I have written numerous articles on tooth flank surface roughness measurement. This is such a page-turner of a subject! Actually, I was thinking I was done with this topic. After all, I occasionally get a comment that “such and such” gear shop now has a profilometer. In addition, several AGMA or ISO gear standards now have sections on tooth flank roughness measurement. Mission accomplished.
What more could I possibly write about on flank roughness and its measurement, right?
Time for a mea culpa. I have sort of misguided you. My quest to get repeatable and reproducible tooth flank roughness measure was based on four key ISO standards:
- ISO 4287: the definitions of the roughness parameters Ra, Rq etc.
- ISO 4288: the process of roughness measurement, the filter, cut-off length, etc.
- ISO 3274: the requirements of a contact stylus profilometer.
- ISO 1302: the roughness diagram, the checkmark.
Unfortunately, I recently found out these and several related ISO Standards are about to be withdrawn and replaced with different standards. So, time for one last article on surface roughness.
The ISO Standards
The four ISO standards listed above are part of a family of GPS (Geometrical Product Specifications) standards related to two-dimensional (2D) surface texture analysis. There are many more 2D GPS standards, such as ISO 16610-21 (the Gaussian profile filter) or ISO 12179 (calibration of a contact stylus profilometer). Most of these standards were published in the late 1990s and have been regularly reaffirmed but without significant updating.
Between 2012 — 2016, a new GPS family of standards was published — the ISO 25178 family. These establish a new universal basis for surface texture analysis by first defining areal (3D) surface texture. Concurrently, ISO TC213, WG16 (TC = Technical Committee, WG = Working Group) began a project to update the family of 2D GPS profilometry standards.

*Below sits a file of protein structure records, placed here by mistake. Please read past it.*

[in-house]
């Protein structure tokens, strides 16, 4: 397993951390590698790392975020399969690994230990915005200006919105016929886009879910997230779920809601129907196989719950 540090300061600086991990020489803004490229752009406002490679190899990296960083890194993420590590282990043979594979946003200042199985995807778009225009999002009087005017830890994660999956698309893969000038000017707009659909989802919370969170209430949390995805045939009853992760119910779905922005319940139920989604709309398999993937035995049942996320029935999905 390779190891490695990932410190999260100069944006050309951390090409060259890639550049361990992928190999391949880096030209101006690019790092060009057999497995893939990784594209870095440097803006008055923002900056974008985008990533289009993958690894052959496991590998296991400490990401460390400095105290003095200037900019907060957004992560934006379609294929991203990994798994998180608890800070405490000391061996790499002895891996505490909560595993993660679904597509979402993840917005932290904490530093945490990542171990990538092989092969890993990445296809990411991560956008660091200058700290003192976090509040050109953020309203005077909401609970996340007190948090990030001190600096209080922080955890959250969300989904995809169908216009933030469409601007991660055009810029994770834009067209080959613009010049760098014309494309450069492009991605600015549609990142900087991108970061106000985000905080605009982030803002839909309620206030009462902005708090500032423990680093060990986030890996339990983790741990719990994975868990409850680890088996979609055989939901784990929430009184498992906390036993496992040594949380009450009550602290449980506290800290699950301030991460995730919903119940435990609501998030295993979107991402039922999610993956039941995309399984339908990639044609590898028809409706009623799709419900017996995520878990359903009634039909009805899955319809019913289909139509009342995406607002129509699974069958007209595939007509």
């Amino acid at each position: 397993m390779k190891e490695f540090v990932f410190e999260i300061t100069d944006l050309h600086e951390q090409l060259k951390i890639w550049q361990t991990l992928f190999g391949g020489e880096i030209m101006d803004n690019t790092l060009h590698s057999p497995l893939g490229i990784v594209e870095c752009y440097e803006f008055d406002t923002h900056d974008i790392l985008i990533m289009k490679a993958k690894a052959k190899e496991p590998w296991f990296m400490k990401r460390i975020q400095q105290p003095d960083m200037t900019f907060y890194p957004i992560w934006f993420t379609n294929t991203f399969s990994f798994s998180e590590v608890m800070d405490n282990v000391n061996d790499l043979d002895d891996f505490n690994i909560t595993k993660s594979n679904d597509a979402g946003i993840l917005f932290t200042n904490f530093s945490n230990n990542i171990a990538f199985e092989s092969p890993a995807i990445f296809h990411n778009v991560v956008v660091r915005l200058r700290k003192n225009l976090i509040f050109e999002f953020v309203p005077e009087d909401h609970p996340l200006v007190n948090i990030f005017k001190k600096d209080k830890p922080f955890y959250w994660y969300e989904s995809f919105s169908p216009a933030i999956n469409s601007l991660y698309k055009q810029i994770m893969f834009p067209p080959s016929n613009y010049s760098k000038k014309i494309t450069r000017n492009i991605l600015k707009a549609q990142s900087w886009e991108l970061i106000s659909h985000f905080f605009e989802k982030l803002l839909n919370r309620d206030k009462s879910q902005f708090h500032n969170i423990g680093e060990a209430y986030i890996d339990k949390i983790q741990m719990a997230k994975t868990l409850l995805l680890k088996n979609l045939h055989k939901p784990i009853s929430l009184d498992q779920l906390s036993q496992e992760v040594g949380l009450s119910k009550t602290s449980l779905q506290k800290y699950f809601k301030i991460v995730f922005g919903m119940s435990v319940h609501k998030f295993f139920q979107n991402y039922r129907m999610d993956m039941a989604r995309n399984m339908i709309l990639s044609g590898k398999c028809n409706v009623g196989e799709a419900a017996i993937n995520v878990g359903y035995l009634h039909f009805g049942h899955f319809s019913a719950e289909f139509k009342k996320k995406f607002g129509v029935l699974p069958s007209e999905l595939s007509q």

In the fall of 2012, WG16 started revising the 2D standards to align them with the planned structure of the new ISO 25178, 3D surface texture family. In August 2016, the project was officially registered under the reference code ISO 21920.
To date, three new ISO 21920 standards have been drafted and are classified as ISO/DIS (Draft Standard). These three new GPS standards will consolidate the majority of the previous 2D surface texture standards. They are currently undergoing the twelve-week balloting process that began on February 19, 2020, and will end on May 13, 2020. Once the balloting process for these three draft standards is complete, and assuming they are accepted, it will take an additional eight weeks to publish the official ISO standards. By my mathematics, the new 2D surface texture standards will become official around July 8, 2020.
The New Standards
The new 2D surface texture standards are:
- ISO/DIS 21920-1: Geometrical product specifications (GPS) – Surface texture: Profile – Part 1: Indication of surface texture.
- ISO/DIS 21920-2: Geometrical product specifications (GPS) – Surface texture: Profile – Part 2: Terms, definitions, and surface texture parameters.